Islamabad [Pakistan], June 20 (ANI): The fencing of the 2,600-kilometer Afghan-Pakistan porous border will be completed by the end of June, Pakistani interior minister Sheikh Rashid Ahmed told the country's Parliament.
Addressing the Pakistan National Assembly in a budged discussion, Ahmed said 88 percent of the work has been completed and the rest will be done by June 30, Dawn reported.
As foreign troops are withdrawing from Pakistan, Rashid noted that the next two to three months were very important for Pakistan also.
"Right now infighting is going on at some 38 locations in Afghanistan," he said, explaining that as many as 2,400 Afghan personnel had joined the ranks of Taliban.
Islamabad started fencing its border with Afghanistan in March 2017, after a spate of deadly attacks from Afghan-based Pakistani terror groups.
According to Al Jazeera, the border barrier consists of two sets of chain-link fences, separated by a 2-meter (6-foot) space filled with concertina wire coils.
The double-fence, which is 3.6 meters high (11 feet) on the Pakistani side and 4 meters high (13 feet) on the Afghan side, is fitted with surveillance cameras and infrared detectors.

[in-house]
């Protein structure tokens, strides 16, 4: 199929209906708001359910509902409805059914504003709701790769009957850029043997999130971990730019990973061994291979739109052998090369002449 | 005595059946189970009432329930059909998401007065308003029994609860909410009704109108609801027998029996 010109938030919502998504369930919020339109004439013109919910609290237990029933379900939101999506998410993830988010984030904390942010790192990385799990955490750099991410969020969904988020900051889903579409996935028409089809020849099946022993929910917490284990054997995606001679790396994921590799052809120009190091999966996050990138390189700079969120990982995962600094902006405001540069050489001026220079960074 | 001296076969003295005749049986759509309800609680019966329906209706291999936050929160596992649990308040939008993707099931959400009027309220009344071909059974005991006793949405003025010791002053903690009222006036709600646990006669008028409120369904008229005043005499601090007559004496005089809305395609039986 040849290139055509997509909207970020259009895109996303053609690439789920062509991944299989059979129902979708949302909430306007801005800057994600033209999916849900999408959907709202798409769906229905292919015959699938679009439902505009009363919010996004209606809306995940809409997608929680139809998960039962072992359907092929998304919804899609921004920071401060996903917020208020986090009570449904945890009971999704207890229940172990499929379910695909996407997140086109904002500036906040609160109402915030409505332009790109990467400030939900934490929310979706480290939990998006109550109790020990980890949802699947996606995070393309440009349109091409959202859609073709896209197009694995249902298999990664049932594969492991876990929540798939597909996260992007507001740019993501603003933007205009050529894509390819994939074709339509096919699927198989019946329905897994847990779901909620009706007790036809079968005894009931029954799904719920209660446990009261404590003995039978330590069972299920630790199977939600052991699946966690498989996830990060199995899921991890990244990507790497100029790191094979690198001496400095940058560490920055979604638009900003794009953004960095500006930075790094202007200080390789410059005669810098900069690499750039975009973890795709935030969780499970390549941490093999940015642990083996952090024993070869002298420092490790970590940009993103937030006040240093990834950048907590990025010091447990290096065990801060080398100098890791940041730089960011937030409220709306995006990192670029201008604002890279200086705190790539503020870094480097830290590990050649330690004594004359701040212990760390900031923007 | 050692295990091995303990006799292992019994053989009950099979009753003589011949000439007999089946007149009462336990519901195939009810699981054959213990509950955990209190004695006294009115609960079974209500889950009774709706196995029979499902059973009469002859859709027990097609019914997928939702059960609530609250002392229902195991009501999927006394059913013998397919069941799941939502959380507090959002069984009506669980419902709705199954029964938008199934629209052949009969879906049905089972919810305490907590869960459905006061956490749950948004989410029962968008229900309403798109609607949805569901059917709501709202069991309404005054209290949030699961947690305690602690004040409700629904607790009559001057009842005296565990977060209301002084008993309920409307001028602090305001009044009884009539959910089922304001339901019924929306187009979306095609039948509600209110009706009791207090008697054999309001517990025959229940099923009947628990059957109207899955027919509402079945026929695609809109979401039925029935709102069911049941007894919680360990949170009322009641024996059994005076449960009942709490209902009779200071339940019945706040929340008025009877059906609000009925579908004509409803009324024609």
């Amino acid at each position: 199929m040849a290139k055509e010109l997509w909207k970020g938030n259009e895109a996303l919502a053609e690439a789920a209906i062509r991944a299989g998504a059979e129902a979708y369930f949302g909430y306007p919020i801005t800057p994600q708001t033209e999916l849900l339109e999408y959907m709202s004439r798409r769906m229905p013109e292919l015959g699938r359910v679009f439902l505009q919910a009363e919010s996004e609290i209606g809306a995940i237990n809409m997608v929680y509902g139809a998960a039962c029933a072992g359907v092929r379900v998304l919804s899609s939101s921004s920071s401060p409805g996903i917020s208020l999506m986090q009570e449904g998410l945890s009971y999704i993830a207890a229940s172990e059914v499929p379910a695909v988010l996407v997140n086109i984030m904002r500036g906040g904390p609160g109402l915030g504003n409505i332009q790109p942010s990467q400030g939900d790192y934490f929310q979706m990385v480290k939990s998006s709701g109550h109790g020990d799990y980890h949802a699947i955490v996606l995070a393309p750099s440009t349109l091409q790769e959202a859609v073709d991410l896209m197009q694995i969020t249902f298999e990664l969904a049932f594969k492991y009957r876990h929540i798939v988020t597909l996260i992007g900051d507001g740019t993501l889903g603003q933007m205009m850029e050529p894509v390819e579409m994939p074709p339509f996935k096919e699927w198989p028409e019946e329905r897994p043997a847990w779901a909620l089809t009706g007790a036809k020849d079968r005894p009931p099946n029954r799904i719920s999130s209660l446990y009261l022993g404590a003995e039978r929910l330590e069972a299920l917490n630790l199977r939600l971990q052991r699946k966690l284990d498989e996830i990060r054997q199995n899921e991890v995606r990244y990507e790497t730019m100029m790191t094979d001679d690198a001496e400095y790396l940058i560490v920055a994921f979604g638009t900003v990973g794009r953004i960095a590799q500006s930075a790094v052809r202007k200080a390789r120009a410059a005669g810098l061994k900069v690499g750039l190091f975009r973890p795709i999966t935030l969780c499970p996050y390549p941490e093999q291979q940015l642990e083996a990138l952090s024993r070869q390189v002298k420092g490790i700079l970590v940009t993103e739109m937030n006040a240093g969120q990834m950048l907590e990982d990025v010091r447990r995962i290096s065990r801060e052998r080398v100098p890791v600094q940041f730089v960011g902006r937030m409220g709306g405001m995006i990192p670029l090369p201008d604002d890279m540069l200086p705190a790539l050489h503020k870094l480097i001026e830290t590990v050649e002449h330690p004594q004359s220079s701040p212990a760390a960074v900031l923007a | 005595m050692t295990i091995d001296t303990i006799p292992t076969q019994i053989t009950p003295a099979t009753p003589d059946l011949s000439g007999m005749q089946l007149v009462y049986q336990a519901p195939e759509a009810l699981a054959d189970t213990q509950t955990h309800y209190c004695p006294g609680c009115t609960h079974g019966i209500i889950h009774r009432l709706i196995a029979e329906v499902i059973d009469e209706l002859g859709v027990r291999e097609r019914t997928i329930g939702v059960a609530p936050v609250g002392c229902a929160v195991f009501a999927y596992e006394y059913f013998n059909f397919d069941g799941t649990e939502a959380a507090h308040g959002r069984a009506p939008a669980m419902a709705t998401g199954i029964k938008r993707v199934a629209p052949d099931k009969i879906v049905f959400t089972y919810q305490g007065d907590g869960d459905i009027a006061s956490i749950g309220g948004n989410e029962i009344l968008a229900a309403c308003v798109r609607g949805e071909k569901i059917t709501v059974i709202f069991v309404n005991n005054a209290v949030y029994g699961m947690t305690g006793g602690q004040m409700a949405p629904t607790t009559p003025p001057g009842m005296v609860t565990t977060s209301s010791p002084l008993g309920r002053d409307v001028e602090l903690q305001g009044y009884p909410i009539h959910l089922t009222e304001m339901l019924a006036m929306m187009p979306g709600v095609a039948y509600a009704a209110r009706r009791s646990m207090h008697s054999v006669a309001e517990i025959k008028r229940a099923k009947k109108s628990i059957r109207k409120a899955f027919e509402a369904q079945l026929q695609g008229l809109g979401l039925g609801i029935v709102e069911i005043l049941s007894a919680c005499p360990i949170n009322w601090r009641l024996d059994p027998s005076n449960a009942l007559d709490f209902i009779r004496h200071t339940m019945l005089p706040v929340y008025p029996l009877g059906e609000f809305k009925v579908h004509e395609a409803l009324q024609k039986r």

Moreover, nearly 1,000 forts are also being constructed along the border to increase security.
The cross-border movement will only be allowed through 16 formally designated crossing points after the completion of the project, which is expected to cost more than USD 500m in total.
For the last two decades, the regions surrounding the Durand Line have been used by armed groups, such as the Haqqani Network, al-Qaeda and the Tehreek-e-Taliban Pakistan (TTP), to conduct attacks both in Pakistan and Afghanistan.
Kabul has long accused Pakistan of providing sanctuary to the Afghan Taliban. Islamabad, on the other hand, has raised similar concerns about TTP's presence in Afghanistan. (ANI)